Quit smoking – your heart will love you for it

By June Shannon Heart News   |   2nd Mar 2022

Quitting smoking is one of the best things you can do for your heart health

Today (Wednesday 02 March) is National No Smoking Day. Did you know that the benefits of quitting smoking happen almost immediately, just 20 minutes after you quit that last cigarette your blood pressure and pulse return to normal, and your risk of heart attack begins to fall just one day later?

Once you stop smoking, your mental and physical health improves immediately. After one year, your risk of having a heart attack is cut to half that of a smoker. A smoker is twice as likely to suffer a heart attack as a non-smoker.

Smokers who wish to quit do not need to do it alone there are a range of supports available.

Quit.ie is Ireland’s dedicated smoking cessation service and smokers can give themselves the best chance of stopping by following the plan, which sees thousands of people successfully give up each year.

The HSE QUIT service provides personalised, free support by phone, email, SMS, and live chat. Smokers can free call 1800 201 203 or visit www.QUIT.ie for stop smoking tips and resources, a free QUIT Kit, and to create a QUIT Plan. Peer-to-peer support is available on the QUIT Facebook Page www.facebook.com/HSEQUIT or on Twitter @HSEQuitTeam  #TheLastStop #QuitandWin.

Once you stop smoking, your mental and physical health improves immediately.


Recent research shows 29 per cent of current smokers are either trying to quit or are actively planning to do so. If you quit smoking for 28 days, you are five times more likely to quit for good.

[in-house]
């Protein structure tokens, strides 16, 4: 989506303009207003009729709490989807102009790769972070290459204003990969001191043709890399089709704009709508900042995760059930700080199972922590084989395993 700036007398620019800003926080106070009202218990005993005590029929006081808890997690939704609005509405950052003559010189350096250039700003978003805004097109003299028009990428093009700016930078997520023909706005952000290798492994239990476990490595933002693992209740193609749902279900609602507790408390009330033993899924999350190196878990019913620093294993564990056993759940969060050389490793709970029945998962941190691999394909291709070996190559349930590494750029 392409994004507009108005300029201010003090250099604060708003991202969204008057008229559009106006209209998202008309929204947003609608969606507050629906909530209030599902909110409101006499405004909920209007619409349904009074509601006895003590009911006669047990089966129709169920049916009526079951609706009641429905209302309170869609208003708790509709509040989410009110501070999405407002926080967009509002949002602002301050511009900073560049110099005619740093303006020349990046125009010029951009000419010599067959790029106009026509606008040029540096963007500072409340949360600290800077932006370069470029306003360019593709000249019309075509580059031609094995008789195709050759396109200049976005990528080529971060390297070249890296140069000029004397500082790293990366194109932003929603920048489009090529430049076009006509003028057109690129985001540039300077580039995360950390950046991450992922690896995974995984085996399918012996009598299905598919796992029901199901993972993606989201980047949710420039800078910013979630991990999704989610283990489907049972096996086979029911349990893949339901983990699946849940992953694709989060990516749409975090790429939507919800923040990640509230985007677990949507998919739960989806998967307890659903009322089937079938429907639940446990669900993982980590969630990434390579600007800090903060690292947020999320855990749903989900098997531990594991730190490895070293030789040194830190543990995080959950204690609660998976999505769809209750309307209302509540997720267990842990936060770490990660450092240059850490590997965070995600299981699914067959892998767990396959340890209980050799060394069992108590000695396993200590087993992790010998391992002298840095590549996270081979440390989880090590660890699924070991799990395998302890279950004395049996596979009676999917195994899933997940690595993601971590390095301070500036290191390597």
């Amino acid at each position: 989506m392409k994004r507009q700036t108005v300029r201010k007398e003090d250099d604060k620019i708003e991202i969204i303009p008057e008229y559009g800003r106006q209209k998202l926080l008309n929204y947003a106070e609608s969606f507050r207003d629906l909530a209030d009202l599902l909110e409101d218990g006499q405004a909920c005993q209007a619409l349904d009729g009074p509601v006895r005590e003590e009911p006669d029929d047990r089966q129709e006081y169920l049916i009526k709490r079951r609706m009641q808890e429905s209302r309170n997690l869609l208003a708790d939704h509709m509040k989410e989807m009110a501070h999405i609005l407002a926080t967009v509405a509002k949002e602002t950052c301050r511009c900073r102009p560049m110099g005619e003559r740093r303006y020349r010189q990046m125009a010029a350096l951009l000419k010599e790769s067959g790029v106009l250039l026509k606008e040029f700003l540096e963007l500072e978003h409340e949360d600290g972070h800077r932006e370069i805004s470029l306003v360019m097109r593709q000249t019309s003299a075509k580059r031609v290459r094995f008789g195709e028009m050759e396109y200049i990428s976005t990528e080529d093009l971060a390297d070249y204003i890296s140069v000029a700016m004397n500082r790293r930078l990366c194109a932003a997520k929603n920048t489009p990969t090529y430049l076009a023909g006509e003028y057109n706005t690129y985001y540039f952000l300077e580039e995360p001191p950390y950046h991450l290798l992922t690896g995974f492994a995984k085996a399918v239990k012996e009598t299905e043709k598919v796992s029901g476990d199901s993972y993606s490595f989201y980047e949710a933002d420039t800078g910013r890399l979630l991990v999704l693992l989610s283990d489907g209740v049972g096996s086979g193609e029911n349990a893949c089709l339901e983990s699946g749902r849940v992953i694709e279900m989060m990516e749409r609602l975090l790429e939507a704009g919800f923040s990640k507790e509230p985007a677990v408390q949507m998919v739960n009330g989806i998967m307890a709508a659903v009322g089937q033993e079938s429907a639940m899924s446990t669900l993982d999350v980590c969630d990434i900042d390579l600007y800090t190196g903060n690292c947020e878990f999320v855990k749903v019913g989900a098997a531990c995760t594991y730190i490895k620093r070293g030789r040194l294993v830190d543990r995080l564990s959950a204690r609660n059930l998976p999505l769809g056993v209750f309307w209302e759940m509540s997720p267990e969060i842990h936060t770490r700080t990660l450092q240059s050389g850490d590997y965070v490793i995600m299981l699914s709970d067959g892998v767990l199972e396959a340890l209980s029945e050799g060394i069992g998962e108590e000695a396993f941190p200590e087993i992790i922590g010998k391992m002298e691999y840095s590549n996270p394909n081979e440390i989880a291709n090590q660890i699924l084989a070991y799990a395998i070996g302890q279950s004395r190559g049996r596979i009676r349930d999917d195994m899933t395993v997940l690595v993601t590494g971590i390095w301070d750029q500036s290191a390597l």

According to the 2021 Healthy Ireland Survey, 18 per cent  of the population are current smokers, a decline of five percentage points since the first wave of this survey in 2015 and equivalent to smoking levels in seen in 2018.

The survey also found that 44 per cent of all who smoked in the last 12 months have attempted to quit and 27 per cent of those who attempted to quit in the last 12 months were successful.

If you quit smoking for 28 days, you are five times more likely to quit for good.


The Irish Heart Foundation’s seven tips for quitting smoking:

Change your routine: If you are used to a cigarette after a meal, try chewing some sugar-free chewing gum or go out for a walk and some fresh air.

Reduce caffeine and alcohol intake: When you stop smoking, caffeine and alcohol will affect you more than when you were a smoker.

Learn to deal with cravings: Some people experience withdrawal symptoms when they quit smoking. These symptoms are a positive sign because your body is getting rid of the toxins and poisons from smoking. These cravings can be difficult to deal with which is why many people benefit by getting help and may require smoking cessation tools to improve their chance of success.

Get regular exercise: Now that you have quit, getting more active will help you deal with your cravings. Aim to be active for at least 30 minutes five days a week.

Make your home and car smoke-free

Choose healthy snacks: Some people find they eat more when they quit. Try to snack only when you are hungry and choose healthy snacks such as fruit, natural yoghurt, or plain popcorn.

Avoid substituting cigarettes for sweets, cakes, and biscuits: Eating three meals a day is good for your health and eating breakfast has been shown to help with quitting smoking.


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cigarettes heart attack heart disease quit smoking stroke Tips to help quit smoking tobacco

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